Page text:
With this contribution, we want to show a successful example of the application of the Design Thinking methodology, in the European project 'Technology transfer of Remotely Piloted Aircraft Systems (RPAS) for the creative industry'. The use of this methodology has allowed us to design and build a drone, based on the real needs of prospective users. It has demonstrated that this is a powerful tool for generating innovative ideas in the field of robotics, by focusing its effectiveness on understanding and solving real user needs. In this way, with the support of an interdisciplinary team, comprised of creatives, engineers and economists, together with the collaboration of prospective users from three European countries, a non-linear work dynamic has been created. This teamwork has generated a sense of appreciation towards the creative industries, through continuously adaptive, inventive, and playful collaboration and communication, which has facilitated the development of prototypes. These have been designed to enable filming and photography in interior spaces, within 13 sectors of European creative industries: Advertising, Architecture, Fashion, Film, Antiques and Museums, Music, Photography, Televison, Performing Arts, Publishing, Arts and Crafts, Design and Software. Furthermore, it has married the real needs of the creative industries, with what is technologically and commercially viable. As a result, a product of great value has been obtained, which offers new business opportunities for small companies across this sector.

Keywords: Design thinking, design for effectiveness, methodology, active toolkit, storyboards, storytelling, PAR, focus group, innovation, RPAS, indoor drone, robotics, TRL, aerial film, creative industries, end-users.

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321 Analysis of Creative City Indicators in Isfahan City, Iran

Authors: Reza Mokhtari Malek Abadi, Mohsen Saghaei, Fatima Iman

Abstract:

This paper investigates the indices of a creative city in Isfahan. Its main aim is to evaluate quantitative status of the creative city indices in Isfahan city, analyze the dispersion and distribution of these indices in Isfahan city. Concerning these, this study tries to analyze the creative city indices in fifteen area of Isfahan through secondary data, questionnaire, TOPSIS model, Shannon entropy and SPSS. Based on this, the fifteen areas of Isfahan city have been ranked with 12 factors of creative city indices. The results of studies show that fifteen areas of Isfahan city are not equally benefiting from creative indices and there is much difference between the areas of Isfahan city.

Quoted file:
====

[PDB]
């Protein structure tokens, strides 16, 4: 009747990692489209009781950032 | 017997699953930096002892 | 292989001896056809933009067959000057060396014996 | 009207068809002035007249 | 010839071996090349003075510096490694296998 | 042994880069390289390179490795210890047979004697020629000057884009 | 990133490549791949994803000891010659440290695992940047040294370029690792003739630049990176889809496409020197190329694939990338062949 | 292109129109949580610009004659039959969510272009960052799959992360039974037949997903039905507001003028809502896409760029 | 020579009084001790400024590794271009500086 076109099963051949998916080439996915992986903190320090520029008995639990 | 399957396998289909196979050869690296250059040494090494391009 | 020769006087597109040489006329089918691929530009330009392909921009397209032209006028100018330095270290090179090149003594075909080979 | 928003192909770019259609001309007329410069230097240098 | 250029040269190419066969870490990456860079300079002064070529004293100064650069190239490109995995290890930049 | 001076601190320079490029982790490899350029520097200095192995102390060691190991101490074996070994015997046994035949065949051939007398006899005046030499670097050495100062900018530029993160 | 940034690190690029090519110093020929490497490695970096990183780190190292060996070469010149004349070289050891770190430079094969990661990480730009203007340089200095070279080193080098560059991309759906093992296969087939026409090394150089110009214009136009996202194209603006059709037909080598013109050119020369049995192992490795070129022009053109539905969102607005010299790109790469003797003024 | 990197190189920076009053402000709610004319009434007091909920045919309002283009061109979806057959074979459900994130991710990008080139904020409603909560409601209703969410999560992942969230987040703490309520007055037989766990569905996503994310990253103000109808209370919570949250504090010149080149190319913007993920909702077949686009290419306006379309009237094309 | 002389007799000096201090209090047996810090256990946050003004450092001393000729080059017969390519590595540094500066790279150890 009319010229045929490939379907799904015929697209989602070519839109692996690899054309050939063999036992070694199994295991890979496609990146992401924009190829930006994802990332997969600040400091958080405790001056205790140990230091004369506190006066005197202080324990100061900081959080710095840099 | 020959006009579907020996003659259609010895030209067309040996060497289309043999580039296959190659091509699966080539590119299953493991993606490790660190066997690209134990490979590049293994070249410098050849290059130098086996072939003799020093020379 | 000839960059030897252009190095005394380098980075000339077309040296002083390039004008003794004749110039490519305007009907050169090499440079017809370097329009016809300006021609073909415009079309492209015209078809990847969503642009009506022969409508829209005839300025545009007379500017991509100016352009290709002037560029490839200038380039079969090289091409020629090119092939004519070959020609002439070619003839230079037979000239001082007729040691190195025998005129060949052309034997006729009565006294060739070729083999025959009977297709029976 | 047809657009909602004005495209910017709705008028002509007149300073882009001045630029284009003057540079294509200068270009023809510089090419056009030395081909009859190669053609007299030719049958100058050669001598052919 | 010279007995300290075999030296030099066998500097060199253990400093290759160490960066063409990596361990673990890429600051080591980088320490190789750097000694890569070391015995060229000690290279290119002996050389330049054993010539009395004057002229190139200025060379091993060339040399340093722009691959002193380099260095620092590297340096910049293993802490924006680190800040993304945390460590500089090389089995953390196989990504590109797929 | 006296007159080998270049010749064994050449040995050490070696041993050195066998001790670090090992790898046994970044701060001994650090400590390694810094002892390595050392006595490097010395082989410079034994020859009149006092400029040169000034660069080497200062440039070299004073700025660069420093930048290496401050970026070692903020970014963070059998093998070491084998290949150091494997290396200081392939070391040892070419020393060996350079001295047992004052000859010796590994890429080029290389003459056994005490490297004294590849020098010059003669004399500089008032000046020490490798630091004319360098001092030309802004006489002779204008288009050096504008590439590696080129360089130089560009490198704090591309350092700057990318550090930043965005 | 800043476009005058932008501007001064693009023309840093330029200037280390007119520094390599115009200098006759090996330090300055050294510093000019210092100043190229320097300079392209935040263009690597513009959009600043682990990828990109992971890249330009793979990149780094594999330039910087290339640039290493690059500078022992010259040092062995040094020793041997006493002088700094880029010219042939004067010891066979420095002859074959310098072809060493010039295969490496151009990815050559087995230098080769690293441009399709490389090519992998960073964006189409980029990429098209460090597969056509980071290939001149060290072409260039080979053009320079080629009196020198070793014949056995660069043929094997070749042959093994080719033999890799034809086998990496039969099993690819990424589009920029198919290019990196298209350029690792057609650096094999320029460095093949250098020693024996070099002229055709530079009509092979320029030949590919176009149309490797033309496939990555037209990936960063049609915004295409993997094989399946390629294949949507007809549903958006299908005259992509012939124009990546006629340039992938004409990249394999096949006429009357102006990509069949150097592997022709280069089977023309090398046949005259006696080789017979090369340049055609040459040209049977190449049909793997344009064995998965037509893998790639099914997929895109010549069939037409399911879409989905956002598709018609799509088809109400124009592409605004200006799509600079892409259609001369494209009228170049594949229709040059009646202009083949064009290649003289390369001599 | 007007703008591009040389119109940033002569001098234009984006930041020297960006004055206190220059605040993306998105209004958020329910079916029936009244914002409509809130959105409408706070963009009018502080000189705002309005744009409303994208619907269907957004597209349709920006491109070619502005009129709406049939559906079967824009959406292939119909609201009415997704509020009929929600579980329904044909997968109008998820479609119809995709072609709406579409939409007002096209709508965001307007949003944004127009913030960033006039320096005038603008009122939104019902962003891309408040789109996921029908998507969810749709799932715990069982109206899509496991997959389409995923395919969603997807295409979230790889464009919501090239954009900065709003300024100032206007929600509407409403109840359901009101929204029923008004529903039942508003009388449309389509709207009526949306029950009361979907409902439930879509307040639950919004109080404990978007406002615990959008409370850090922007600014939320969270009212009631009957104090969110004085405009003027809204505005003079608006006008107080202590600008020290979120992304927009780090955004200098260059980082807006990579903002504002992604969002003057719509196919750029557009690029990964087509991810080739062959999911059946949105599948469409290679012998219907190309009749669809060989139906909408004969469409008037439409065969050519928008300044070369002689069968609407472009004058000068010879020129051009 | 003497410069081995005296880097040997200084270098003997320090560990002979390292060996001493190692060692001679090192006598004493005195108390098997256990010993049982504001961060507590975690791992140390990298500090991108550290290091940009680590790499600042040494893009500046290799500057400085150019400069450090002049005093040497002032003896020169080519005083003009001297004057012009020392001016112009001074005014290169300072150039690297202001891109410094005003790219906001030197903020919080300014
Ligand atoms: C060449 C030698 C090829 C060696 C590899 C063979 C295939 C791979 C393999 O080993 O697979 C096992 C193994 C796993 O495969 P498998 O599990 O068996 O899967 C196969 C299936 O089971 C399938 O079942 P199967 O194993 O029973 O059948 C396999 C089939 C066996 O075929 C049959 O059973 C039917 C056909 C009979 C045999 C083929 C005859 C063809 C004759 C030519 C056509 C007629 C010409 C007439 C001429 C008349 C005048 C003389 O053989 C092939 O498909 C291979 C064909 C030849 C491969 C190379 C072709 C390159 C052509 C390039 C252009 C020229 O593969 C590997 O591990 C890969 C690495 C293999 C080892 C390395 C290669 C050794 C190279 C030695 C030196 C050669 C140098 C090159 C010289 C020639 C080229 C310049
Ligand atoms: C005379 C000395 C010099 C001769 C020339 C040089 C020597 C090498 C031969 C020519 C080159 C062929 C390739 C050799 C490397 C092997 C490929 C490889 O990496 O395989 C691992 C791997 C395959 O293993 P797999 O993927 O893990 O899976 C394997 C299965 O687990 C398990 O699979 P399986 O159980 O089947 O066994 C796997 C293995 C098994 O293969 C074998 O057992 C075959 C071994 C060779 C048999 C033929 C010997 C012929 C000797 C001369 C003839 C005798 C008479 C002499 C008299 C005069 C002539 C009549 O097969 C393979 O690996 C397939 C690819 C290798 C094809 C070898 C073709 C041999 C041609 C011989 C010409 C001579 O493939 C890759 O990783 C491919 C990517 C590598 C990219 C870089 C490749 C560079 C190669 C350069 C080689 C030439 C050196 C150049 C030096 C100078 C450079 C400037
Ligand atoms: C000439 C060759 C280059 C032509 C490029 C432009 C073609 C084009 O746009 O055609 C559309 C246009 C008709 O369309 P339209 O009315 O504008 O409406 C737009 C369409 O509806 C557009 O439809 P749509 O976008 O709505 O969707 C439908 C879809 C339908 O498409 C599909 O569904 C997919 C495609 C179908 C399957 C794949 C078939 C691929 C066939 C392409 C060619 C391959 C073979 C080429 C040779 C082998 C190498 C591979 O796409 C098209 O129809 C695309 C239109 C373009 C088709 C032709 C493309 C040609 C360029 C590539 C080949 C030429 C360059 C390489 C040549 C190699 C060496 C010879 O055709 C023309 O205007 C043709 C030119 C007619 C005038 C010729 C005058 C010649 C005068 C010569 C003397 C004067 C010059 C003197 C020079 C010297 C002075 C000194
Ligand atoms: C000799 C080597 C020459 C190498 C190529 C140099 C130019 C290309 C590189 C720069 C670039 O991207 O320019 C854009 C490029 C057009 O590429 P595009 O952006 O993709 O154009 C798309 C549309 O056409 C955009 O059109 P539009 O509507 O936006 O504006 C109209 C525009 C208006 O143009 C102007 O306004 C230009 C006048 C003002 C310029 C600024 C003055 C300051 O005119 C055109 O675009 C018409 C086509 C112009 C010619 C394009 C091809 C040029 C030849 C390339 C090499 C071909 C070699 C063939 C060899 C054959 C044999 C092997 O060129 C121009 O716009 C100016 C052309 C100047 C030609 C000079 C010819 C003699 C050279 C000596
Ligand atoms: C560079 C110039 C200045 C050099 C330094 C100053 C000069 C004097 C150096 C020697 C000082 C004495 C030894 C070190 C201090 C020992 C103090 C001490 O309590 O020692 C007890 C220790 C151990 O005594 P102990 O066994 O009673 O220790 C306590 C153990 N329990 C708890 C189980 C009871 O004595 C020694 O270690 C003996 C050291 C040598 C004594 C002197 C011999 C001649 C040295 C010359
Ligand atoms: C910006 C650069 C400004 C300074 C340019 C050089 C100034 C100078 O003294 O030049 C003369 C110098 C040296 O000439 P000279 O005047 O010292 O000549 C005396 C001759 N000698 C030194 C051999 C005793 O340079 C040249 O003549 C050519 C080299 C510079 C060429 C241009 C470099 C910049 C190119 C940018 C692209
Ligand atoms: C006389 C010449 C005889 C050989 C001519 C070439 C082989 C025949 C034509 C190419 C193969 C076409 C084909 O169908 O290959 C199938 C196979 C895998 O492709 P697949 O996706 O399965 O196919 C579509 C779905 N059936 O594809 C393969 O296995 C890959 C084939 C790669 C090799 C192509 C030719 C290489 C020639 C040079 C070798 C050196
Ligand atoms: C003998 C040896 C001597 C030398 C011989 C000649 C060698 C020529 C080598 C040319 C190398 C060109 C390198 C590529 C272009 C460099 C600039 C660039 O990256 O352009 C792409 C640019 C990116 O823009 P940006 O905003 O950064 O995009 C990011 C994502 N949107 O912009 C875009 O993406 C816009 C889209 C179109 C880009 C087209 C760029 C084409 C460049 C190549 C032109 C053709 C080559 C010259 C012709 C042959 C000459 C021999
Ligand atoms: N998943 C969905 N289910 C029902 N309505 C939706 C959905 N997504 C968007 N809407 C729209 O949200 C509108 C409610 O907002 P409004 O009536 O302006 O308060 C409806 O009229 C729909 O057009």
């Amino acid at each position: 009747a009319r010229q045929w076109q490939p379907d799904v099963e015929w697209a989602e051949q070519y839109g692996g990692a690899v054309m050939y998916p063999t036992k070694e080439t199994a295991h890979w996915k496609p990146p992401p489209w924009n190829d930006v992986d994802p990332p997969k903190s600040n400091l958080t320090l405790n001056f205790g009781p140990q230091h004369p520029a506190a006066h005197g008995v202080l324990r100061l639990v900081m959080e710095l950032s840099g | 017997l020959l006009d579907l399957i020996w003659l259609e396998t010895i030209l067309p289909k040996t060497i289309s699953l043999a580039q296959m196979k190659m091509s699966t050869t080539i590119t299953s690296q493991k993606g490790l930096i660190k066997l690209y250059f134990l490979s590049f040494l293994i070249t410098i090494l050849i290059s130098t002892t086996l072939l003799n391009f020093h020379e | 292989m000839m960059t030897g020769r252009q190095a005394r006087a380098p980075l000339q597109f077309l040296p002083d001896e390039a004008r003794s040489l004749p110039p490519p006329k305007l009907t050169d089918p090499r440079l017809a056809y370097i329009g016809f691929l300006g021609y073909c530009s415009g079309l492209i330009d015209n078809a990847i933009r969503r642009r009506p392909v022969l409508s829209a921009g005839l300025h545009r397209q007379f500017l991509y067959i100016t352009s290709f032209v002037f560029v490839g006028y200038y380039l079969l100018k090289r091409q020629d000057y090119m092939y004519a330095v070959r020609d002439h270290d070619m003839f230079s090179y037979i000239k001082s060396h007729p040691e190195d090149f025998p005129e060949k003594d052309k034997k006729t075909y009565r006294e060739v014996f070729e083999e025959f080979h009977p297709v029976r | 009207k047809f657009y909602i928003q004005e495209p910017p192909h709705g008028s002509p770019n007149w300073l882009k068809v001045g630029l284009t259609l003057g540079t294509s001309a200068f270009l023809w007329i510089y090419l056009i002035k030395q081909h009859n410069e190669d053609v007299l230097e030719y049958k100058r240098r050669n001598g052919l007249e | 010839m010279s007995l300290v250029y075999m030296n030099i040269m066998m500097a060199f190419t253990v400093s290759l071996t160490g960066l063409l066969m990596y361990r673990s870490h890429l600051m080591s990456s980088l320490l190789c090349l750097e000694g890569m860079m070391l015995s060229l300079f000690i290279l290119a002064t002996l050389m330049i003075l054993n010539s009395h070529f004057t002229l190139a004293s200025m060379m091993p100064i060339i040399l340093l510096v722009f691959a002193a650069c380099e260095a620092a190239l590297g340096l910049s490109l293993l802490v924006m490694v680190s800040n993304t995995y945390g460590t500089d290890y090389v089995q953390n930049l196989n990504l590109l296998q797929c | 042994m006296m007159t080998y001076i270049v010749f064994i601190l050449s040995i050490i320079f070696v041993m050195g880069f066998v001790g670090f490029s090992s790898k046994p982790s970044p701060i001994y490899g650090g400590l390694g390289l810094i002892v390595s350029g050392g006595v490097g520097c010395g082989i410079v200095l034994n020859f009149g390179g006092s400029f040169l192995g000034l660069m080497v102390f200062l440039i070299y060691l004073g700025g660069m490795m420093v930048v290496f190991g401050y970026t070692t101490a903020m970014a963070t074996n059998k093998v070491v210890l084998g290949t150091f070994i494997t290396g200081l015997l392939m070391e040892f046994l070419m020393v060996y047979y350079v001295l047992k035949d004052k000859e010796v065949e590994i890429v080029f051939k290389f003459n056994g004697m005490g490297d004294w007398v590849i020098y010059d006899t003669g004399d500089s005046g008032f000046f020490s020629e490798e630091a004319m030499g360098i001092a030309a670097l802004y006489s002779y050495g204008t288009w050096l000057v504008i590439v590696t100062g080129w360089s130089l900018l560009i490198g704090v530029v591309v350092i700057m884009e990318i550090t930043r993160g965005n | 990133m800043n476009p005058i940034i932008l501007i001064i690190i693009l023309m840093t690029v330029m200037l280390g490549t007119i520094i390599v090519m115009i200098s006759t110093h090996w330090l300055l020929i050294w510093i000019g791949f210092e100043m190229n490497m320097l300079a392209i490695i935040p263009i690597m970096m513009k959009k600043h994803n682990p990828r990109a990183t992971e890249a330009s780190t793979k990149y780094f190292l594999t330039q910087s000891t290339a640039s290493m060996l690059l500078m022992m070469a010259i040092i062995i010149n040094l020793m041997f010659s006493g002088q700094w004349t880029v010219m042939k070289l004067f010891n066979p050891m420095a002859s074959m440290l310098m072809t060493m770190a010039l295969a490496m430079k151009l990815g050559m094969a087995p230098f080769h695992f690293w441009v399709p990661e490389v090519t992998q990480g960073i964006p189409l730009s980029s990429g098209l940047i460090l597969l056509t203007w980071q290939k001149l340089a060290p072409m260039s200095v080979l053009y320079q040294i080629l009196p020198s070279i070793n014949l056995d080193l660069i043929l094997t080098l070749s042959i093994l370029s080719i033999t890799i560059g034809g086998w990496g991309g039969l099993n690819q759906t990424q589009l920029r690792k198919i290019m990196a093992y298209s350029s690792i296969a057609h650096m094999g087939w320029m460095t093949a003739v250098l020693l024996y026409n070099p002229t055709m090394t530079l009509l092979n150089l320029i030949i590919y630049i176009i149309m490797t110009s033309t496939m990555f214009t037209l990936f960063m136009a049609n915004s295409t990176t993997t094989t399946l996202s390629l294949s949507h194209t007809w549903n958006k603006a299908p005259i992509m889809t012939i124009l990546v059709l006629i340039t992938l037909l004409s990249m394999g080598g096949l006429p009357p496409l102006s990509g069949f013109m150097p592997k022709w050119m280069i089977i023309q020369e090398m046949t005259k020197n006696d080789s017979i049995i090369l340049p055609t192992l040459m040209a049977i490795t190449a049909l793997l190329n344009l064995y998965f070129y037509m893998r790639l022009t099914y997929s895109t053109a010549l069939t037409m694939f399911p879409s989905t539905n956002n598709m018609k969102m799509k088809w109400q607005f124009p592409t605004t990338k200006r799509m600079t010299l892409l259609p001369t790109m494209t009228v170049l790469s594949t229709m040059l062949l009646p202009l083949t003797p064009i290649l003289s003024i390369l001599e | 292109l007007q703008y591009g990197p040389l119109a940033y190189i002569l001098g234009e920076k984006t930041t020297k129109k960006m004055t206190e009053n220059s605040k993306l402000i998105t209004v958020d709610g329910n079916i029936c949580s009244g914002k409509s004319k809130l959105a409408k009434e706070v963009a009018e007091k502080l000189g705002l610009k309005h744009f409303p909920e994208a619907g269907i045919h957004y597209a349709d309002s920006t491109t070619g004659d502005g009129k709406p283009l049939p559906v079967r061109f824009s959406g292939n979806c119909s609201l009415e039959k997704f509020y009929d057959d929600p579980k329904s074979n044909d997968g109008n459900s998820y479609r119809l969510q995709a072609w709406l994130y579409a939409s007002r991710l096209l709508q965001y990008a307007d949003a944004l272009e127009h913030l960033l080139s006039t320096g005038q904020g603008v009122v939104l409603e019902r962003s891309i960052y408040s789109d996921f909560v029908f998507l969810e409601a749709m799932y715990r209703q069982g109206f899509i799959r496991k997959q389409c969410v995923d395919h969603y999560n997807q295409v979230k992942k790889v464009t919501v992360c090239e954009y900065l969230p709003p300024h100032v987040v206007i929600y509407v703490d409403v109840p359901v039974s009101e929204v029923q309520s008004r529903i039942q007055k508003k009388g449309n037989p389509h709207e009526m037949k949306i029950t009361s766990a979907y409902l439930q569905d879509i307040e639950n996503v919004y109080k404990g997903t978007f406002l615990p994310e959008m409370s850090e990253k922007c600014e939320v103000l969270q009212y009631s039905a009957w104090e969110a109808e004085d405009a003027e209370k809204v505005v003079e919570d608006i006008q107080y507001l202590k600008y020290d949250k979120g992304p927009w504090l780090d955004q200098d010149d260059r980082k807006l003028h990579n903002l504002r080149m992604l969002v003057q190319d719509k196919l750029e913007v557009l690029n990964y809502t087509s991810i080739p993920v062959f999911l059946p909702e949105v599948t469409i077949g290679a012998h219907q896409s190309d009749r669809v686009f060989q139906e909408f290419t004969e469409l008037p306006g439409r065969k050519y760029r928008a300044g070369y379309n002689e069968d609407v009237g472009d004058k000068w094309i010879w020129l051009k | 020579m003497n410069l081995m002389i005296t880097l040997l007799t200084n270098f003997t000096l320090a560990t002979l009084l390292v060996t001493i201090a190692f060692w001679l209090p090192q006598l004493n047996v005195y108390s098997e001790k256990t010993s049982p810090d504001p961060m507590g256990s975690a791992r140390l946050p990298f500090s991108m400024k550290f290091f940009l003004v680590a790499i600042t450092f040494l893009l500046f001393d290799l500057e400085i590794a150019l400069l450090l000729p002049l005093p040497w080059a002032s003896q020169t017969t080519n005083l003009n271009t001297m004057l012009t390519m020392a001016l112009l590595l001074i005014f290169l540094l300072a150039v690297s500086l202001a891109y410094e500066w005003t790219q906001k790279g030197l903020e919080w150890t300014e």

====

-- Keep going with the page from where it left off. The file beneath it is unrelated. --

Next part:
Keywords: Grading, creative city, creative city evaluation indicators, regional planning model.

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320 Creative Technology as Open Ended Learning Tool: A Case Study of Design School in Malaysia

Authors: Sri Kusumawati Md Daud, Fauzan Mustaffa, Hanafizan Hussain, Md Najib Osman

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Does open ended creative technology give positive impact in learning design? Although there are many researchers had examined on the impact of technology on design education but there are very few conclusive researches done on the impact of open ended used of software to learning design. This paper sought to investigate a group of student-s experience on relatively wider range of software application within the context of design project. A typography design project was used to create a learning environment with the aim of inculcate design skills into the learners and increase their creative problem-solving and critical thinking skills. The methods used in this study were questionnaire survey and personal observation which will be focus on the individual and group response during the completion of the task.

Keywords: Learning Tool, Creative Technology, Software, Software Skills, Typography Design.

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319 Creative Skills Supported by Multidisciplinary Learning: Case Innovation Course at the Seinäjoki University of Applied Sciences

Authors: Satu Lautamäki

Abstract: